Posted on: September 8, 2017 at 4:07 pm
Last updated: September 18, 2017 at 7:24 pm

As a parent, you have the wonderful, and often tear-inducing job of molding the character of another human being. It can be a very difficult task, but nothing is more rewarding than watching your child grow, develop, and contribute to society to make the world a better place. That is exactly what a young man from Beaumont, Texas has done when he found a wallet containing cash and decided to return it.

High School Student Finds Wallet with $1,500 Cash and Returns It

When a 17-year-old high school student from Beaumont, Texas, named Kameron Grigsby, found a wallet containing $1,500 cash in a shopping cart, he could have chosen to pocket the money, to spend on anything from lunch to new football equipment and no one would be the wiser. But, that’s not what Grigsby decided to do. Instead, he brought the wallet to his manager, as he always does with lost and forgotten items.


Grigbsy, a football player at Central High School, was working at the local HEB as a parking lot attendant when he discovered the wallet in an abandoned shopping cart.

When asked about the wallet containing $1,500 he said “I turned it in. My first mind was this could be somebody’s bill money, car note, house note or mortgage.” [1]

It is clear through his actions that Grigsby is a very honest young man, with a support system of family, friends and coaches who have raised him to always do the right thing.

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Of this, Grigsby says “You can always do the right thing like our coach says, the right way. You don’t always have to go astray. Stay on the right path, and stay focused.” [2]

Instilling good values and integrity may seem like a daunting task when faced with all of the other responsibilities of caring for a child, but it doesn’t have to be. There are many ways that you can incorporate these teachings into your day-to-day life with your child.

What Parenting Experts Say About Teaching Your Kids Integrity

  1. Know what you stand for so that your child can follow suit

Specialist Michele Borba states “Parents with clearly identified moral convictions are more likely to raise good kids. Because their kids know what their parents stand for and why they do, their kids are more likely to adopt their parents’ beliefs” [3].

In order to teach your child strong moral values, you need to have a clear idea of what it is that you stand for. You can start by making a list of the beliefs and moral issues that mean the most to you. Make sure that these are not just beliefs that you wish your child to have, but that they are things that you actually believe in yourself. This will help to form a basis with which to raise your child.

  1. Teach your child about choices and consequences

It is normal for many children to rebel against their parents. Forcing a child to do something, such as cleaning their room, will lead them to believe that they live in an unjust world, full of mean parents forcing them to do things. Whereas if you give your child a choice, by saying If you choose not to tidy your room, you will not be able to watch your favorite television program tonight” this teaches them that rewards and consequences don’t just happen, they are chosen. By doing this, you are giving your child the gift of empowerment.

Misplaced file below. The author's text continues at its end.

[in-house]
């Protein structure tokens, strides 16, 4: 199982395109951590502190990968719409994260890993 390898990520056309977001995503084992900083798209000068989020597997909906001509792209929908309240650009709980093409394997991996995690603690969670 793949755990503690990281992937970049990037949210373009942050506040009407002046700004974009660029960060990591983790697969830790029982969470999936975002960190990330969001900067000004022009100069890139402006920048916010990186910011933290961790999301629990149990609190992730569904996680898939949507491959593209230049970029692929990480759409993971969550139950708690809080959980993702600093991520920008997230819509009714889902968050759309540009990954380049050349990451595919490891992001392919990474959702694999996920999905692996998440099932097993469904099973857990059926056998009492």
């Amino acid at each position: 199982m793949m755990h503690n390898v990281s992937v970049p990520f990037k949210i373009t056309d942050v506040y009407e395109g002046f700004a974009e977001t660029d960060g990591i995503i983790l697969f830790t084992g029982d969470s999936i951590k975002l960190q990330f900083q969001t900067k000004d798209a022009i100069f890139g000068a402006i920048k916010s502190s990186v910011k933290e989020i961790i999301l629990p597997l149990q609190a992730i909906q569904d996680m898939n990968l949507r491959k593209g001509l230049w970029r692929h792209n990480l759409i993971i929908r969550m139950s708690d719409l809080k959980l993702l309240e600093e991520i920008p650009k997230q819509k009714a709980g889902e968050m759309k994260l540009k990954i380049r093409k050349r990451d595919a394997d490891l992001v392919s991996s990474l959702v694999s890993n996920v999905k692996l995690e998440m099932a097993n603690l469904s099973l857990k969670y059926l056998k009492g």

1. Teach your child what integrity looks like

It is not new knowledge to say that children learn through example. Whether your child is mimicking you, friends at school, or celebrities on TV, everything that he or she sees is making a big impact. So, every time that you tell a white lie, flake on a commitment, or dodge a situation because you’re afraid of the consequence, you’re letting your child know that this is an appropriate way to live. Of course, we all make mistakes every once in awhile, and the best way to handle that is to own up to it, and teach your child how to do the right thing, and tackle a situation honestly.

  1. Teach your child that “no” doesn’t mean “I don’t love you”

Many parents are afraid to say “no” to their children because they believe that it will come across as harsh, or cold, which may either staunch the passion of their child or cause an even bigger tantrum. But it’s important to teach your child that “no” is not the same thing as “I don’t love you”.

Parenting expert Suzanne Gelb says “By doing this, you’ll teach your child that the word “no” is not a “bad word.” “No” is a word that can keep you safe and protected. “No” is your friend. With this lesson in place, your child can become the kind of person who can say: “No, I don’t need a third slice of pie.” “No, I’m not ready to have sex yet.” “No, drugs aren’t my thing”[4]

You can’t control every aspect of your child’s life, but it is possible to instill good values, integrity, and honesty in your child’s day-to-day activities. With a whole lot of work and a little bit of luck, you will have a child like Kameron Grigsby, who will chose to do the right thing when faced with a big decision.

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